I got in my head I wanted to get the weeds and grass out of my herb garden.(I use the term loosely since I only have a couple of herbs and a few flowers). I know we're moving, but it was just something I wanted to do. It felt like something I needed to do. I realized today as I was wrestling shrubage from the earth that my gardening is a love-hate relationship. I love the flowers, herbs, an nice things that grow. I'm not sure I actually like the act of gardening.
Have you ever seen an area that was once a yard or a nice garden that has been left uncultivated a year or two? Nature is vicious. It takes over the once nice little patch with an intensity that I find fascinating and frightening. I believe we're to be good stewards of nature, but I also see that it can certainly take care of its own.
And how come Martha Stewart or garden people on TV can just push their trowel into this lovely fresh, dark, loose dirt? I have to beat a big shovel into the ground and fume and fuss to open up a hard rough hole that my plant sort of fits. They must have a staff that unloads bags of potting soil onto the ground so they can make it look that easy.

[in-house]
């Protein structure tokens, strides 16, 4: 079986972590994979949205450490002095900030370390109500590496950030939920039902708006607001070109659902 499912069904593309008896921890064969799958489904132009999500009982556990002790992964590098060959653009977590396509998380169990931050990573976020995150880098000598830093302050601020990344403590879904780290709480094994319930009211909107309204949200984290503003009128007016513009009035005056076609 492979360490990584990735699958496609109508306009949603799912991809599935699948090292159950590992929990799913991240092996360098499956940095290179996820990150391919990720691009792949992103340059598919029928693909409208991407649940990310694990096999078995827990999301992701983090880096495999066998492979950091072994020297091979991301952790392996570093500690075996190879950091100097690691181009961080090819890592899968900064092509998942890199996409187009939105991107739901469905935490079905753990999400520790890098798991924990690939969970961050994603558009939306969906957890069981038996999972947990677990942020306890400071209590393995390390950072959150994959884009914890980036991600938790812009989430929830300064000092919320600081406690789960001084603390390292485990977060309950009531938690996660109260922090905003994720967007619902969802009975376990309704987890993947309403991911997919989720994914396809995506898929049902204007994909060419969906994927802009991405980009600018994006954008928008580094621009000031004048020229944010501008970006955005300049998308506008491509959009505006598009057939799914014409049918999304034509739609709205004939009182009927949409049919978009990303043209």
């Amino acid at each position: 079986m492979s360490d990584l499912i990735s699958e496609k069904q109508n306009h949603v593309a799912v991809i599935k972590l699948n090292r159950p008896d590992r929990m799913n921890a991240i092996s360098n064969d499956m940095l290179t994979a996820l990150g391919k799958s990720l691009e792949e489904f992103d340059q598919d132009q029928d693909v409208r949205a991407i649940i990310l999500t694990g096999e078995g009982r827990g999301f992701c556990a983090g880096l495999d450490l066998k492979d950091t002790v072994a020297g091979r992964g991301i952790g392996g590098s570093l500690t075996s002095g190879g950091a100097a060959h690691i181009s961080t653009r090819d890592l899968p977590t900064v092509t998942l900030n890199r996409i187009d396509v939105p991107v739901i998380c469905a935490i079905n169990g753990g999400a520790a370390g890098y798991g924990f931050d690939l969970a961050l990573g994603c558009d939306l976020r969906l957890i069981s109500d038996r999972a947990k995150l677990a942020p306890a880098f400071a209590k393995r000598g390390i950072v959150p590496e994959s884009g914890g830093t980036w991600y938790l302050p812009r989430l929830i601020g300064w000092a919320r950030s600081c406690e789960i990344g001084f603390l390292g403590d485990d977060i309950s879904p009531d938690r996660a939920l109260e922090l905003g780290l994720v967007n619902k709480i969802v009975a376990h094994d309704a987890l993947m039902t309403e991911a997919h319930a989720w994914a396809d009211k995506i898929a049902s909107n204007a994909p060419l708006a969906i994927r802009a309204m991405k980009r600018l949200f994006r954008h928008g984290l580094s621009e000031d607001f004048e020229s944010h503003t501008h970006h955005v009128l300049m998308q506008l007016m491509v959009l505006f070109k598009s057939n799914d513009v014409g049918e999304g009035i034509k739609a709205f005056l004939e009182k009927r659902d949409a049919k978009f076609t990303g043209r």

It can be satisfying to work hard and get dirty gardening, but usually my back is killing me and at some point I've scuffed and scraped myself. Today my enemy was these "weed trees" that's what my mom calls them. They are all the trees that propagate themselves enthusiastically in every crack of sidewalk or any other microscopic spot of dirt. I don't want these in my herb garden. I have dug and hacked at these seedlings for several years trying to remove them. Each year the little stick I couldn't get out turns into another tree.
I found a tool in the garage today that is used for scraping tile off floors. It also said it was good for cutting roots. Ha-ha. Perhaps this would help me. It wasn't pretty and I grunted like a maniac, but I won. The little trees were all cut off below dirt level. Probably they can still come back but the stick part is now gone. Score one for me.